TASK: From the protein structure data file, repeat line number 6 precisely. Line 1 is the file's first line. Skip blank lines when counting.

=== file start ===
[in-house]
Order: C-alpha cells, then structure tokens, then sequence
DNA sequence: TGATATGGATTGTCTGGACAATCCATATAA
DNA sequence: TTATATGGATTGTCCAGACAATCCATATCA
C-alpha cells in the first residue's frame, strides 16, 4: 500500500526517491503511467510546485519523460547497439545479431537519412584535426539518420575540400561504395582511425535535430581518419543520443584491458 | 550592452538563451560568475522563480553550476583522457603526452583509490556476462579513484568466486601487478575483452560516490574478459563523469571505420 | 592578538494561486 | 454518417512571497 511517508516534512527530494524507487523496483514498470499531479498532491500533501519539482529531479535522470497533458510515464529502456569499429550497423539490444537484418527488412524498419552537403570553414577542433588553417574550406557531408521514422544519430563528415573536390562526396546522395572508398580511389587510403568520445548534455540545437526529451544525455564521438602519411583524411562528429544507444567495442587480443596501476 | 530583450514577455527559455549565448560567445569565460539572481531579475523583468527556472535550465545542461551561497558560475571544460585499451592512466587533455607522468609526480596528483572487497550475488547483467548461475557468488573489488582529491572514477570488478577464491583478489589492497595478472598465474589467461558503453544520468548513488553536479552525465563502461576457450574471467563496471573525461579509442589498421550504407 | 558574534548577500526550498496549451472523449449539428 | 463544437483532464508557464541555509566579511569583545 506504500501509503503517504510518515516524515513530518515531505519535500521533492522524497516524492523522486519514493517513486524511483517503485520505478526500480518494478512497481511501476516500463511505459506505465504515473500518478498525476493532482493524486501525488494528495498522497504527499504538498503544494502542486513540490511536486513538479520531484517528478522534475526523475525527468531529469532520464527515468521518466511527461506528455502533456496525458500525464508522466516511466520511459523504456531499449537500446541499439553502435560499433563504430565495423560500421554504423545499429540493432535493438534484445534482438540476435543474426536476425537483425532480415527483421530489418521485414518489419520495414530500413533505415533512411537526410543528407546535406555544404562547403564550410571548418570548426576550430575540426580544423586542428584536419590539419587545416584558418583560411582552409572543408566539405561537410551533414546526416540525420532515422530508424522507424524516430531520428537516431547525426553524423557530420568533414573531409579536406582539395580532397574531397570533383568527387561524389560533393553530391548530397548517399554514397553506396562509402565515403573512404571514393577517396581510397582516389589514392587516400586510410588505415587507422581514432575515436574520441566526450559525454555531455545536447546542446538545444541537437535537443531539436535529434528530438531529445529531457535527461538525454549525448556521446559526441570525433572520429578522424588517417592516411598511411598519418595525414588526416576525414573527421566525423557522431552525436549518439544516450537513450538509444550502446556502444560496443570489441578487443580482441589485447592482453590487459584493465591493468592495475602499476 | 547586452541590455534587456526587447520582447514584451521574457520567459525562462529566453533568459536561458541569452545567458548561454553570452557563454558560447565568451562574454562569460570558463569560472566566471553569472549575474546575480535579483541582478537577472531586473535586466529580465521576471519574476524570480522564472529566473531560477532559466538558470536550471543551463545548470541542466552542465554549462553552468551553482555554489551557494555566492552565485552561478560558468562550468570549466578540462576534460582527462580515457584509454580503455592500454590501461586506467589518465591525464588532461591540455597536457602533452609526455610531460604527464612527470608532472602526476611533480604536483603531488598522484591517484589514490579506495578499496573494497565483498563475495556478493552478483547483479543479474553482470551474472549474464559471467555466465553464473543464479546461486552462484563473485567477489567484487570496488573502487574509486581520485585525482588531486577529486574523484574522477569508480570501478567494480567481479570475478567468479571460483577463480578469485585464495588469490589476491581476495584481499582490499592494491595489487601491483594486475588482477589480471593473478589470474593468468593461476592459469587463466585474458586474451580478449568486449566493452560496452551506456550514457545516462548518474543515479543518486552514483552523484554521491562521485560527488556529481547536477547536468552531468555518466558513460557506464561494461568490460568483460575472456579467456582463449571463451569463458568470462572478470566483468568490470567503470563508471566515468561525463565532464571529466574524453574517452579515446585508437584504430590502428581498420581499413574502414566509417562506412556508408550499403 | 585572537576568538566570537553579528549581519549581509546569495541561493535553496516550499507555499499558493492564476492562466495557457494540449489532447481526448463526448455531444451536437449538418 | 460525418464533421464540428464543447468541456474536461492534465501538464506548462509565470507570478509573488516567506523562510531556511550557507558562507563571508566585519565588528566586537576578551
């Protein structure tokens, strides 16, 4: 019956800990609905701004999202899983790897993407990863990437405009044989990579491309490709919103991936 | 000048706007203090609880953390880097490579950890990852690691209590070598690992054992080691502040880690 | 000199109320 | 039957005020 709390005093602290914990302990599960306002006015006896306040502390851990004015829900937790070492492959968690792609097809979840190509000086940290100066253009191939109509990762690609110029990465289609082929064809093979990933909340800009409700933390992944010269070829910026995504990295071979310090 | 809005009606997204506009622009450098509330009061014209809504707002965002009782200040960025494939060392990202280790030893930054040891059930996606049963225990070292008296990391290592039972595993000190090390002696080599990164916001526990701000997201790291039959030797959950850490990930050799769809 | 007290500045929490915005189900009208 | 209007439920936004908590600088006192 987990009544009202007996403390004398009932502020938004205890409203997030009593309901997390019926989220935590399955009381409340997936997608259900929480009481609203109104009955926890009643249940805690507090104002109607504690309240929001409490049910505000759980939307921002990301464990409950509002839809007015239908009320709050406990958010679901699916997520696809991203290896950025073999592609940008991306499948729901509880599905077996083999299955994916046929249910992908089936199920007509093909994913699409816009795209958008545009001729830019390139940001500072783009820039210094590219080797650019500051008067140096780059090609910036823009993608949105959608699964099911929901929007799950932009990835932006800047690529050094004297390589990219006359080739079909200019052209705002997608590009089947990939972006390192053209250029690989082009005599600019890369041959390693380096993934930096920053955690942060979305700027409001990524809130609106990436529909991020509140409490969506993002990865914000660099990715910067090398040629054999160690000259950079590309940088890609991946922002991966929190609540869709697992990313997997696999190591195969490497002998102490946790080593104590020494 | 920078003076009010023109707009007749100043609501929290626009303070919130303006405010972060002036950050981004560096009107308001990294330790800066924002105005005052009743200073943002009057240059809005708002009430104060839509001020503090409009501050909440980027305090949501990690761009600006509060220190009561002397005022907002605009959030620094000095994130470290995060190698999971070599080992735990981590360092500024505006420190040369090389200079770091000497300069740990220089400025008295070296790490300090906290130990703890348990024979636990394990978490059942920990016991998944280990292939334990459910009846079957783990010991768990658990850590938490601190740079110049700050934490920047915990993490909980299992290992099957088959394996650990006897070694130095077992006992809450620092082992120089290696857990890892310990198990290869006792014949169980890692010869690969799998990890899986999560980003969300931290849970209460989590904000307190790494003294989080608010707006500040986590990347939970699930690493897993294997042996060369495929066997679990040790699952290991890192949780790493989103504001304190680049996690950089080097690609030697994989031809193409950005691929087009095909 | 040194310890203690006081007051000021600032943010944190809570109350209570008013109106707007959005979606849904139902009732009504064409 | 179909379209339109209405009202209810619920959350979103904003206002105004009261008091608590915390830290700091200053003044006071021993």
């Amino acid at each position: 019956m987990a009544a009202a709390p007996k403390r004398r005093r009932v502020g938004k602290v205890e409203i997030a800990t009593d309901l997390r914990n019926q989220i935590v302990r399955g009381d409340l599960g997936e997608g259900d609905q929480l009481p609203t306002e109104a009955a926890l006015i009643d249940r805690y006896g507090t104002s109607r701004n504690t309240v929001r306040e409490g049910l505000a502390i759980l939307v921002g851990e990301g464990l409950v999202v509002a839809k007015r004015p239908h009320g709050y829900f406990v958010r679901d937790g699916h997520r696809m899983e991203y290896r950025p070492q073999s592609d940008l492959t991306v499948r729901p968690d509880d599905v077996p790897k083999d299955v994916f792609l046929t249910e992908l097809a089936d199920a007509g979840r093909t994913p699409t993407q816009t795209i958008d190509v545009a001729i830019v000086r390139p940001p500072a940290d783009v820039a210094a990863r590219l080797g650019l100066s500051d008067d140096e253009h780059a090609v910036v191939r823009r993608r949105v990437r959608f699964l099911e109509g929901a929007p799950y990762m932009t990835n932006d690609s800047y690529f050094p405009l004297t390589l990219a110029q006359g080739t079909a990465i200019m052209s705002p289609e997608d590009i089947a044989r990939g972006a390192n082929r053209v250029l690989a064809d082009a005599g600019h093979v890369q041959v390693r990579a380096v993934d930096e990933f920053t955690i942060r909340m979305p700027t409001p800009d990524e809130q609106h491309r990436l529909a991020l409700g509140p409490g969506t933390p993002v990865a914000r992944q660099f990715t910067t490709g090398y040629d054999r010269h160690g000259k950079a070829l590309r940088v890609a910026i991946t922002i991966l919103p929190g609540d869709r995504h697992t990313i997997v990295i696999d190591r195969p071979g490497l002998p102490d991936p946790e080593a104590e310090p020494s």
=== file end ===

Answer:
């Protein structure tokens, strides 16, 4: 019956800990609905701004999202899983790897993407990863990437405009044989990579491309490709919103991936 | 000048706007203090609880953390880097490579950890990852690691209590070598690992054992080691502040880690 | 000199109320 | 039957005020 709390005093602290914990302990599960306002006015006896306040502390851990004015829900937790070492492959968690792609097809979840190509000086940290100066253009191939109509990762690609110029990465289609082929064809093979990933909340800009409700933390992944010269070829910026995504990295071979310090 | 809005009606997204506009622009450098509330009061014209809504707002965002009782200040960025494939060392990202280790030893930054040891059930996606049963225990070292008296990391290592039972595993000190090390002696080599990164916001526990701000997201790291039959030797959950850490990930050799769809 | 007290500045929490915005189900009208 | 209007439920936004908590600088006192 987990009544009202007996403390004398009932502020938004205890409203997030009593309901997390019926989220935590399955009381409340997936997608259900929480009481609203109104009955926890009643249940805690507090104002109607504690309240929001409490049910505000759980939307921002990301464990409950509002839809007015239908009320709050406990958010679901699916997520696809991203290896950025073999592609940008991306499948729901509880599905077996083999299955994916046929249910992908089936199920007509093909994913699409816009795209958008545009001729830019390139940001500072783009820039210094590219080797650019500051008067140096780059090609910036823009993608949105959608699964099911929901929007799950932009990835932006800047690529050094004297390589990219006359080739079909200019052209705002997608590009089947990939972006390192053209250029690989082009005599600019890369041959390693380096993934930096920053955690942060979305700027409001990524809130609106990436529909991020509140409490969506993002990865914000660099990715910067090398040629054999160690000259950079590309940088890609991946922002991966929190609540869709697992990313997997696999190591195969490497002998102490946790080593104590020494 | 920078003076009010023109707009007749100043609501929290626009303070919130303006405010972060002036950050981004560096009107308001990294330790800066924002105005005052009743200073943002009057240059809005708002009430104060839509001020503090409009501050909440980027305090949501990690761009600006509060220190009561002397005022907002605009959030620094000095994130470290995060190698999971070599080992735990981590360092500024505006420190040369090389200079770091000497300069740990220089400025008295070296790490300090906290130990703890348990024979636990394990978490059942920990016991998944280990292939334990459910009846079957783990010991768990658990850590938490601190740079110049700050934490920047915990993490909980299992290992099957088959394996650990006897070694130095077992006992809450620092082992120089290696857990890892310990198990290869006792014949169980890692010869690969799998990890899986999560980003969300931290849970209460989590904000307190790494003294989080608010707006500040986590990347939970699930690493897993294997042996060369495929066997679990040790699952290991890192949780790493989103504001304190680049996690950089080097690609030697994989031809193409950005691929087009095909 | 040194310890203690006081007051000021600032943010944190809570109350209570008013109106707007959005979606849904139902009732009504064409 | 179909379209339109209405009202209810619920959350979103904003206002105004009261008091608590915390830290700091200053003044006071021993």